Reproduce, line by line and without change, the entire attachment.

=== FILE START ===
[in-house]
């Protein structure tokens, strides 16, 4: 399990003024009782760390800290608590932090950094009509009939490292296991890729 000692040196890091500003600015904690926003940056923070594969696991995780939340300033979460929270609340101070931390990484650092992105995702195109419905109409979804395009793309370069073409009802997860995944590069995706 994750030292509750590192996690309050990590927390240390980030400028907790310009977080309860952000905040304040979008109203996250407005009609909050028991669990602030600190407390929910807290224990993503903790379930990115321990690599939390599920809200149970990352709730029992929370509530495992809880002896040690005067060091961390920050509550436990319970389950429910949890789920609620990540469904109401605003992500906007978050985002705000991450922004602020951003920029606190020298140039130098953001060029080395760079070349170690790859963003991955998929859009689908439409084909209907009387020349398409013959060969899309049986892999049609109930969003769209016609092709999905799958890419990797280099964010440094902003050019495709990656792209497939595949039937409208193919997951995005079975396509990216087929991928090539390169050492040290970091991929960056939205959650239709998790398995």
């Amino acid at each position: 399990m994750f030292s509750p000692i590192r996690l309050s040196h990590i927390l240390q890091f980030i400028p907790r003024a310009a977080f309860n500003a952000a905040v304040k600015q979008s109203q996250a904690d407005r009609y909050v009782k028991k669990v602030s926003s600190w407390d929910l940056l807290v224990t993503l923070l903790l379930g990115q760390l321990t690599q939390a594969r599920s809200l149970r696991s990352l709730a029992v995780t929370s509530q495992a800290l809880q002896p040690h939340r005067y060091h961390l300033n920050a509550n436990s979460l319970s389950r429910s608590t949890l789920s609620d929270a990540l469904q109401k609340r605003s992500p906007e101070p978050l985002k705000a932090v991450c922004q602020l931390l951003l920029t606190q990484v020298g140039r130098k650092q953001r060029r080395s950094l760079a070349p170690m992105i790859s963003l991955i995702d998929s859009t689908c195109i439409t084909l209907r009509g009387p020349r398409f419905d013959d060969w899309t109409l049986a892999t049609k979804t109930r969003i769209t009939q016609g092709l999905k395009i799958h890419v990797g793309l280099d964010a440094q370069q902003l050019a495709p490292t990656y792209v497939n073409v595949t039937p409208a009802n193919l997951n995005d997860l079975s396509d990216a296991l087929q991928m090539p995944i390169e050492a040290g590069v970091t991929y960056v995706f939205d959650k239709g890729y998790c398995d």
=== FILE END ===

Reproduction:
[in-house]
């Protein structure tokens, strides 16, 4: 399990003024009782760390800290608590932090950094009509009939490292296991890729 000692040196890091500003600015904690926003940056923070594969696991995780939340300033979460929270609340101070931390990484650092992105995702195109419905109409979804395009793309370069073409009802997860995944590069995706 994750030292509750590192996690309050990590927390240390980030400028907790310009977080309860952000905040304040979008109203996250407005009609909050028991669990602030600190407390929910807290224990993503903790379930990115321990690599939390599920809200149970990352709730029992929370509530495992809880002896040690005067060091961390920050509550436990319970389950429910949890789920609620990540469904109401605003992500906007978050985002705000991450922004602020951003920029606190020298140039130098953001060029080395760079070349170690790859963003991955998929859009689908439409084909209907009387020349398409013959060969899309049986892999049609109930969003769209016609092709999905799958890419990797280099964010440094902003050019495709990656792209497939595949039937409208193919997951995005079975396509990216087929991928090539390169050492040290970091991929960056939205959650239709998790398995």
């Amino acid at each position: 399990m994750f030292s509750p000692i590192r996690l309050s040196h990590i927390l240390q890091f980030i400028p907790r003024a310009a977080f309860n500003a952000a905040v304040k600015q979008s109203q996250a904690d407005r009609y909050v009782k028991k669990v602030s926003s600190w407390d929910l940056l807290v224990t993503l923070l903790l379930g990115q760390l321990t690599q939390a594969r599920s809200l149970r696991s990352l709730a029992v995780t929370s509530q495992a800290l809880q002896p040690h939340r005067y060091h961390l300033n920050a509550n436990s979460l319970s389950r429910s608590t949890l789920s609620d929270a990540l469904q109401k609340r605003s992500p906007e101070p978050l985002k705000a932090v991450c922004q602020l931390l951003l920029t606190q990484v020298g140039r130098k650092q953001r060029r080395s950094l760079a070349p170690m992105i790859s963003l991955i995702d998929s859009t689908c195109i439409t084909l209907r009509g009387p020349r398409f419905d013959d060969w899309t109409l049986a892999t049609k979804t109930r969003i769209t009939q016609g092709l999905k395009i799958h890419v990797g793309l280099d964010a440094q370069q902003l050019a495709p490292t990656y792209v497939n073409v595949t039937p409208a009802n193919l997951n995005d997860l079975s396509d990216a296991l087929q991928m090539p995944i390169e050492a040290g590069v970091t991929y960056v995706f939205d959650k239709g890729y998790c398995d």